By Michela Tindera
October 03, 2014

I got my first pair of glasses when I was 8 years old. Told by my elementary school's nurse during a vision screening that I should see an eye doctor for further evaluation, I was fitted for my first set in the fall of third grade.

They were lavender wire-frames that came with a quilted case covered in brightly colored illustrated cats, and they were totally amazing. And while I think my parents were worried that I'd have to deal with potential teasing at school (the classic "four-eyes" joke), as one of the first in my class to get glasses, I was way more concerned about picking out what I considered to be my latest fashion accessory—kind of like movie star sunglasses, but I got to wear them every day!

I never experienced bullying of any kind for my new look. I even remember thinking how silly it would be if someone actually called me "four-eyes." That was something that only happened on TV shows! Since then, I've grown to be a proud glasses (and sometimes contact lens) wearer.

I was interested, then, to read a recent Wall Street Journal article titled, "Does Your Toddler Need Glasses?" It discusses how, because of advancements in diagnostic tools, more children at even younger ages are being given glasses to help with early vision problems. This is good news, because eyeglasses, for very young children especially, can positively affect how a child's brain and eyes work together for the rest of their lives.

What's not good news: The fact that many parents of children with glasses said that "scrutiny from strangers is a frequent nuisance." One mother, Jessica Butler, founder of Eye Power Kids Wear, created a T-shirt that young kids can wear that says, "Yes, My Glasses Are Real." The reason? "After fake eyeglasses became a popular fashion accessory among some adults, many passersby would often assume that Ms. Butler was dressing up her son according to the trend, too," according to the article.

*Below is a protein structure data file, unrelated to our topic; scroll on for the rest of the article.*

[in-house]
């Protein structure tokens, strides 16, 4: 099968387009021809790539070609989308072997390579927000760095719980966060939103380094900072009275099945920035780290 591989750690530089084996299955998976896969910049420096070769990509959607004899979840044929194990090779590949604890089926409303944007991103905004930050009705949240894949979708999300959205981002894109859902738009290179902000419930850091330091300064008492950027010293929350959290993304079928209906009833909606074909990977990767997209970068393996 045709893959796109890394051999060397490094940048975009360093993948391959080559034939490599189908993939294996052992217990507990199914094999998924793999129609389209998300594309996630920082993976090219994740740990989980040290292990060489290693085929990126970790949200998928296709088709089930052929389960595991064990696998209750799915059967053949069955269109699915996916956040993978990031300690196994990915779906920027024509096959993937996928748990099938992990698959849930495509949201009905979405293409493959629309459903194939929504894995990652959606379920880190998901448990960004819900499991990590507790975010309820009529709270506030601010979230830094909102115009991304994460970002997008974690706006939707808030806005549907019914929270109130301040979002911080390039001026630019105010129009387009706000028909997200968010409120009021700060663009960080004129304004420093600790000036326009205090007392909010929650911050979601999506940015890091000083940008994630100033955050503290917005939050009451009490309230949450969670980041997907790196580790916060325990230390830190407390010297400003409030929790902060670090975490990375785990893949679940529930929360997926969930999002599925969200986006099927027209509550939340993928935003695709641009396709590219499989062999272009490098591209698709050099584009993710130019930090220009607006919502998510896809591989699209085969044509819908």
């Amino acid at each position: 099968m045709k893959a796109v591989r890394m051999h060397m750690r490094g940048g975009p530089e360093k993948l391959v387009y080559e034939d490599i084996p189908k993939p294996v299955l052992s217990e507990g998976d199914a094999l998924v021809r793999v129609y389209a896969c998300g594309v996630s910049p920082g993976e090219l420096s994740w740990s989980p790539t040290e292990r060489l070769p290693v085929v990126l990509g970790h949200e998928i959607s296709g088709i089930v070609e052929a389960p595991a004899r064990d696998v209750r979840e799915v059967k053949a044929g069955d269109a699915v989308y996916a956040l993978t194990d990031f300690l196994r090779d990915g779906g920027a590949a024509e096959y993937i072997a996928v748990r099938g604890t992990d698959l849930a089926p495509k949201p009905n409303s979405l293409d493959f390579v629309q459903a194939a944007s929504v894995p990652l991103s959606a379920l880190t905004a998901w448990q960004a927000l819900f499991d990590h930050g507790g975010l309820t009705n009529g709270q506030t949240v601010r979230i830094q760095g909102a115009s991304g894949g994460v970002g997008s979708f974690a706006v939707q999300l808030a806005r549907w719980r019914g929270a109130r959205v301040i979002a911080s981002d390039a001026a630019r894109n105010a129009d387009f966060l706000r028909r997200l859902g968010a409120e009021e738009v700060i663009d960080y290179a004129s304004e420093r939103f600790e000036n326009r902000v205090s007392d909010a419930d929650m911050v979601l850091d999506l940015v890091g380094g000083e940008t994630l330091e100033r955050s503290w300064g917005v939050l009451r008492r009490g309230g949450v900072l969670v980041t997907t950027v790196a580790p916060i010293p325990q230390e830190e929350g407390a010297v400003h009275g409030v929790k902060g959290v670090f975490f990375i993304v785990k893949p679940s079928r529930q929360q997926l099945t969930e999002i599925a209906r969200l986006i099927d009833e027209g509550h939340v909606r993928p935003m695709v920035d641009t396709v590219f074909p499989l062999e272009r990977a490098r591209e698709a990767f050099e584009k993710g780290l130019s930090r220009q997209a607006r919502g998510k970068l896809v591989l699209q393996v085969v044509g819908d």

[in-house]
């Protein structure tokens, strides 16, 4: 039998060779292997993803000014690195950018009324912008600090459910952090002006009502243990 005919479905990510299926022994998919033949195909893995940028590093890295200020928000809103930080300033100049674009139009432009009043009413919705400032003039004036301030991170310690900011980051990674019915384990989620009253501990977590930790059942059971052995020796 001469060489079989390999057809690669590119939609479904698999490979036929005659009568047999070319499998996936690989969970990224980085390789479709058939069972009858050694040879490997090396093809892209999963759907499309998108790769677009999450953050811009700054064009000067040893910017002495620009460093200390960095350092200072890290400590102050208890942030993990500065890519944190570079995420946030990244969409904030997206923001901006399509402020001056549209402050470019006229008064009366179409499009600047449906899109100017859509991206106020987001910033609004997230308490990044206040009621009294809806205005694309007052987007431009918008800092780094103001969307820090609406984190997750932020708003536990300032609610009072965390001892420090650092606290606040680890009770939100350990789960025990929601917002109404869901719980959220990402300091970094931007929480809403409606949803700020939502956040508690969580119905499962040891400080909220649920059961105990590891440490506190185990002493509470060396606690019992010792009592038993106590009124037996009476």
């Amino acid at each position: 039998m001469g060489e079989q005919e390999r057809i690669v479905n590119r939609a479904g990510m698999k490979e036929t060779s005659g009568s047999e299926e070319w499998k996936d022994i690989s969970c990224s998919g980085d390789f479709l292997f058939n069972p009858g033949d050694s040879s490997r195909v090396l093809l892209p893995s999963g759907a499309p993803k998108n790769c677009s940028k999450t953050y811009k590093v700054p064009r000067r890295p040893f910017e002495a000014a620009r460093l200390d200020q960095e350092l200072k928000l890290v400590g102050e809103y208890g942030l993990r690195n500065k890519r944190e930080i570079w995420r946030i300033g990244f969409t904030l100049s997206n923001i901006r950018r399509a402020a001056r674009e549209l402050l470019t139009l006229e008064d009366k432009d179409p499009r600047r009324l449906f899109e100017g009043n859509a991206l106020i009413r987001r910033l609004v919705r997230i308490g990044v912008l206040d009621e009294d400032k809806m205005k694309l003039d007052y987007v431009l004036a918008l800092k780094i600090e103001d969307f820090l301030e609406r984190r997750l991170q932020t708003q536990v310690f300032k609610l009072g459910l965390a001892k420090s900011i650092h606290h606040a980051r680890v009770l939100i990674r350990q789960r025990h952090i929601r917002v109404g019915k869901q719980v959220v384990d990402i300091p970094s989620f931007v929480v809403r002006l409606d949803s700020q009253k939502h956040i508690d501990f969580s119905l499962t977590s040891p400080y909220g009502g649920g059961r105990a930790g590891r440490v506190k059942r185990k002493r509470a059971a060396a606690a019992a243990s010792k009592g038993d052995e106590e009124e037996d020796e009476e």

Another mom created a book called "Princesses Wear Glasses" after her 4-year-old daughter got her first pair and was upset because she didn't know any princesses who wore glasses.

It's not likely that every kid will be as elated as I was to get glasses, but besides feeling chic in my new specs, there was another amazing upside to the experience—one that I'll bet every one of these glasses-wearing tots will experience too: On the night we drove home from LensCrafters, wearing my glasses for the first time, I looked out of the window and exclaimed to my dad, "Everything is so clear! I can actually see!"

Does your child need glasses? Here's a run-down of what you'll need to know. And take a look at some other common vision problems here.

Photo of girl trying on glasses courtesy of Shutterstock.


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